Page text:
When we want a random number that divides a range into equal intervals, we indicate that in the *multiplier*…

```
Math.random() => a float
let x = Math.random()
x => { 0 <= x < 1 | x is Real }
let x = Math.random() * 10
x => { 0 <= x < 10 | x is Real }
```

We still don’t have intervals, though; not until we *floor* it.

```
let x = Math.floor(Math.random() * 10)
x => { 0 <= x < 10 | x is Integer }
x => [0, 1, 2, 3, 4, 5, 6, 7, 8, 9]
```

As probability goes, the probability that x will be less than 10 is 1. The probability that x is less than 0 is 0. There is a probability of 0.1 that x is one of the above.

When we round, that probability changes to 10 / 11 that it is less than 10 since rounding allows the outcome to be equal to 10.

```
let x = Math.round(Math.random() * 10)
x => { 0 <= x <= 10 | x is Integer }
[0, 1, 2, 3, 4, 5, 6, 7, 8, 9, 10]
```

It is important that this distinction is clear. Rounding is a usage case that must take into account the upper limit.

We shift the range by using an *offset*, such as 1 to remove the zero and to include the upper limit when flooring.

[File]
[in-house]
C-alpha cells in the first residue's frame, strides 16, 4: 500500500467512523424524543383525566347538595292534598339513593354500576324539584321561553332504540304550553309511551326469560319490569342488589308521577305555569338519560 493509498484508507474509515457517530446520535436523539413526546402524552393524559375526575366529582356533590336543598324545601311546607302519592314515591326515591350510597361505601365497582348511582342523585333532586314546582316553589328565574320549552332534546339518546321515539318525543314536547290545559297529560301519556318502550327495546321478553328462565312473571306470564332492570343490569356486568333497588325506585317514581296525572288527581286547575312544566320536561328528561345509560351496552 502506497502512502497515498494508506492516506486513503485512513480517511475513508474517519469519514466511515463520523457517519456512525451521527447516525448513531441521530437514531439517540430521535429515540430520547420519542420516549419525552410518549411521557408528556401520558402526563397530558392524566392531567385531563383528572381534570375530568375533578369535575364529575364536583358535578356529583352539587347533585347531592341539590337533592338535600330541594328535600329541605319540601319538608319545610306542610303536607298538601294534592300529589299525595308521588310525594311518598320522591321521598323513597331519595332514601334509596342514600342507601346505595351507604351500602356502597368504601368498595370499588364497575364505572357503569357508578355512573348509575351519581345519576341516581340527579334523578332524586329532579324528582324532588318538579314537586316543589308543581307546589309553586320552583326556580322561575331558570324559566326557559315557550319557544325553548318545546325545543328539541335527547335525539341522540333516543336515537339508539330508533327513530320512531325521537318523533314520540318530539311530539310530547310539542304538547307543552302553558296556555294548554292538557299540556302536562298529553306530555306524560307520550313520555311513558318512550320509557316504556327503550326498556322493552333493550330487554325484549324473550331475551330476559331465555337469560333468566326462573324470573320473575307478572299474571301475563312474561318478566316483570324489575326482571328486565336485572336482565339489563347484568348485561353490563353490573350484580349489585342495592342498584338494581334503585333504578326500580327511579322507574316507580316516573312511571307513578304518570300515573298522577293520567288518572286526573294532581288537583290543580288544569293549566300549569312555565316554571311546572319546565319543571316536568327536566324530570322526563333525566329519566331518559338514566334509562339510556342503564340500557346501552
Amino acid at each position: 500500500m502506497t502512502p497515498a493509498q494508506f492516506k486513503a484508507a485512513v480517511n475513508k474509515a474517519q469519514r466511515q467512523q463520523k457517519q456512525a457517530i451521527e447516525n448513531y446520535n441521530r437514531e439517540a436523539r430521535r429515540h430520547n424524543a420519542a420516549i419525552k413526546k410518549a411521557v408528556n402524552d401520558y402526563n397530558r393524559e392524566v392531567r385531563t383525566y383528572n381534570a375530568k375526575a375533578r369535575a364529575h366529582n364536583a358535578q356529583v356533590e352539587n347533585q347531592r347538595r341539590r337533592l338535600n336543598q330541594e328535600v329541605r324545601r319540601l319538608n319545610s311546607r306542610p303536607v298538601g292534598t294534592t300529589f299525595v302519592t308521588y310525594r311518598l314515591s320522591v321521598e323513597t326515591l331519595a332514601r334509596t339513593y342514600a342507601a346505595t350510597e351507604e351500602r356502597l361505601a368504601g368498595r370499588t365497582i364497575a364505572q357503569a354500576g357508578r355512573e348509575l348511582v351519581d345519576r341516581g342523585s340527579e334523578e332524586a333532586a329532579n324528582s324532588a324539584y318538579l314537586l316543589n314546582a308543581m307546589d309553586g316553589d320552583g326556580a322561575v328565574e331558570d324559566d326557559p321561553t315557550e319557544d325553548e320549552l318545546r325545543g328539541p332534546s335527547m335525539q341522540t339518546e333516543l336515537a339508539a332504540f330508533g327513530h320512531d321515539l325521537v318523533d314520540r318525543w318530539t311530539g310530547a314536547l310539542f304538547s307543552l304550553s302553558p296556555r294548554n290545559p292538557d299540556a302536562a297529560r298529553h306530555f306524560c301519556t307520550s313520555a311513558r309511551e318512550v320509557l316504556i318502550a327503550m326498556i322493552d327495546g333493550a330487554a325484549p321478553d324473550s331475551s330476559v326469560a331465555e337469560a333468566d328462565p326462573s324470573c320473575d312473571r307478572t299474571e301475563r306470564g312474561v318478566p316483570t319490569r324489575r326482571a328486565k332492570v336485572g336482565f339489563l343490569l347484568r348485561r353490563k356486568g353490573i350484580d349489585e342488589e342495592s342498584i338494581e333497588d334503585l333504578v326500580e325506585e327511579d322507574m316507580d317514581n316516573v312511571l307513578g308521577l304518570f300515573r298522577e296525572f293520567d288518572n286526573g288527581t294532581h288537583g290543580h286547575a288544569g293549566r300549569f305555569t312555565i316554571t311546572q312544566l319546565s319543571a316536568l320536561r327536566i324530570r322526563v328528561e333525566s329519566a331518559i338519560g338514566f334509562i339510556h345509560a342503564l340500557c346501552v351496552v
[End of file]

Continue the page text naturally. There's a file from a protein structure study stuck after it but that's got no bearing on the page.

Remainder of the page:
```
let x = Math.floor(Math.random() * 10) + 1
x => { 0 < x <= 10 | x is Integer }
[1, 2, 3, 4, 5, 6, 7, 8, 9, 10]
```

If we use rounding, then,

```
[1, 2, 3, 4, 5, 6, 7, 8, 9, 10, 11]
```

`floor`

is always rounded down to the nearest integer.

`round`

is only rounded down is Math.random() < 0.5, other it rounds up to the nearest integer.

Rounding is better suited to working with floats that are near approximations, such as currency transactions.

```
Math.round(7.49) => 7
Math.round(7.50) => 8
```

If working on a probabilistic scenario, use `floor`

.

An integer between 15 and 35 inclusive would look like,

`Math.floor(Math.random() * (35 - 15)) + 15 + 1`